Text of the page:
For vertical applications, Kerk lead screws can be designed to self-lock and prevent back driving, unlike traditional ball screws. Utilizing a sliding motion between the nut and the screw to convert rotary input to linear output motion, the Kerk non-ball lead screws offer accuracy comparable to ground ball screws. Kerk lead screws are manufactured with a choice of proprietary coatings, depending on the application requirements. Kerkote® and Black IceTM dry lubrication coatings eliminate the need for external lubrication and maintenance. Haydon Kerk Motion Solutions can also add value to an application by designing and molding customized application-specific nut features. As with all Kerk brand anti-backlash and freewheeling nuts, customized nuts can be molded using Kerkite® high performance polymers or various customer-specified specialty materials.
Manufactured from 303 stainless steel and produced with Haydon Kerk Motion Solutions’ exclusive precision rolling process, Kerk lead screws are available in standard diameters from 1/8 inch (3.2 mm) to 15/16 inch (23 mm), with standard leads from .02 to 3 inch (.5 to 76 mm). Custom materials, sizes and leads are available upon request.
Samsung's Galaxy line of smartphones used to fare quite well in the repairability department, but last year's flagship S5 model took a tumble, scoring a meh-inducing 5/10. Will the newly redesigned S6 lead us back into star-studded territory, or will we sink further into the depths of a repairability black hole?
In 2003, the world contained just over 500 million Internet-connected devices. By 2010, this figure had risen to 12.5 billion connected objects, almost six devices per individual with access to the Internet. Now, as we move into 2015, the number of connected 'things' is expected to reach 25 billion, ultimately edging toward 50 billion by the end of the decade.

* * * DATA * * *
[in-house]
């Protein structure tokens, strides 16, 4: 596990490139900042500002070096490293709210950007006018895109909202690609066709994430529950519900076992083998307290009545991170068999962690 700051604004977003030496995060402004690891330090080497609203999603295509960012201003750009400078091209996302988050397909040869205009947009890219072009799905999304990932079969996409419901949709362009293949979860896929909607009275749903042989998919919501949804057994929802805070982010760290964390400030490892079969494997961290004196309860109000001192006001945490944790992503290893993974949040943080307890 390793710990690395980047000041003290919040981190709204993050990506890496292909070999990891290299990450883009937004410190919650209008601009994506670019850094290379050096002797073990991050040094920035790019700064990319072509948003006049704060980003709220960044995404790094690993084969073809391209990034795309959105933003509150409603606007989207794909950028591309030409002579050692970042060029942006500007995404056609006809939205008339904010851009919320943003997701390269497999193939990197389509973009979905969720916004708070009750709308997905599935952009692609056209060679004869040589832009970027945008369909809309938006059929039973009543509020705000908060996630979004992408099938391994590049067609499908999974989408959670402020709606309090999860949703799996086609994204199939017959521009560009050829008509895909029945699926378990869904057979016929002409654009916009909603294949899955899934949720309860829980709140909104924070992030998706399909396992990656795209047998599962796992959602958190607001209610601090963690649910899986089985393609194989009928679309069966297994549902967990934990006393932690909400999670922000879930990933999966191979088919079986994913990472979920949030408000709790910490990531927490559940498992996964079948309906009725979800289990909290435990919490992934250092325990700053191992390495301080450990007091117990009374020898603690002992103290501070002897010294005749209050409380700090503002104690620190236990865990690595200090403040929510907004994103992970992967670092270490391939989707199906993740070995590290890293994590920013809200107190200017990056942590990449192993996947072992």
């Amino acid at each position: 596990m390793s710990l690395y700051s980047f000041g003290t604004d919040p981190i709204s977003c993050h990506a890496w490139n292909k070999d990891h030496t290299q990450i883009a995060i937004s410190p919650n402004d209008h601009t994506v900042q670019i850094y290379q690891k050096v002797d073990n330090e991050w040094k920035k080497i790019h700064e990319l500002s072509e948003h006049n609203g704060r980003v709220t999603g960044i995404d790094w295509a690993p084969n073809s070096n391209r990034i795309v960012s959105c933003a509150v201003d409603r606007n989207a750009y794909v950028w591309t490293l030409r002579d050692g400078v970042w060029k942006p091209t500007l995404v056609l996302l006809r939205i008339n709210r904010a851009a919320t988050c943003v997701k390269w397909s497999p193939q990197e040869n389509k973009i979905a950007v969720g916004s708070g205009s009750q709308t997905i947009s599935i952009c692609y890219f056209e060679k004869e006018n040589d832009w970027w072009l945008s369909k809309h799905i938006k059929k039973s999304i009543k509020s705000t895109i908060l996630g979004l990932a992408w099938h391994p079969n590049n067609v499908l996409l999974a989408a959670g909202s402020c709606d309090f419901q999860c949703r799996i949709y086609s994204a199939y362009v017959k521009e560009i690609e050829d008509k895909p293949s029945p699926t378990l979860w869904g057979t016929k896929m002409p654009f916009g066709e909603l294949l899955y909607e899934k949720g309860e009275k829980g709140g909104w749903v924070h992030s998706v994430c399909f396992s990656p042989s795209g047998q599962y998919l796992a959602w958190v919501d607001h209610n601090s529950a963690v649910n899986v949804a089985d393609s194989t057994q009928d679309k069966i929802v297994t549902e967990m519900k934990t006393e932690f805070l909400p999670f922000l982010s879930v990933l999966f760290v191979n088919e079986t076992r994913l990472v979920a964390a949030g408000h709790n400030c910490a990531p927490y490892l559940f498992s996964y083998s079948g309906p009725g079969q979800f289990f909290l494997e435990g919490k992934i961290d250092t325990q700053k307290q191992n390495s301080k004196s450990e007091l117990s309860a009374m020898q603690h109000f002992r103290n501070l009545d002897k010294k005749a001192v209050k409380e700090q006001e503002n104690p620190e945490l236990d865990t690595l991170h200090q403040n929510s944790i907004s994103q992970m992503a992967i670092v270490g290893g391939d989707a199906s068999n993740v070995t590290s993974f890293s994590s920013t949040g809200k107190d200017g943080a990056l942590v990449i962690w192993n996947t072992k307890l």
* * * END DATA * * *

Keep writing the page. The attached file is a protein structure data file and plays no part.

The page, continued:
NASA engineer Brian Trease studied abroad in Japan as a high school student and used to fold fast-food wrappers into cranes using origami techniques he learned in library books. Inspired by this, he began to imagine that origami could be applied to building spacecraft components, particularly solar panels that could one day send solar power from space to be used on earth.
Biomedical engineering is one of the fastest growing engineering fields; from medical devices and pharmaceuticals to more cutting-edge areas like tissue, genetic, and neural engineering, US biomedical engineers (BMEs) boast salaries nearly double the annual mean wage and have faster than average job growth.
Focus on Fundamentals consists of 45-minute on-line classes that cover a host of technologies. You learn without leaving the comfort of your desk. All classes are taught by subject-matter experts and all are archived. So if you can't attend live, attend at your convenience.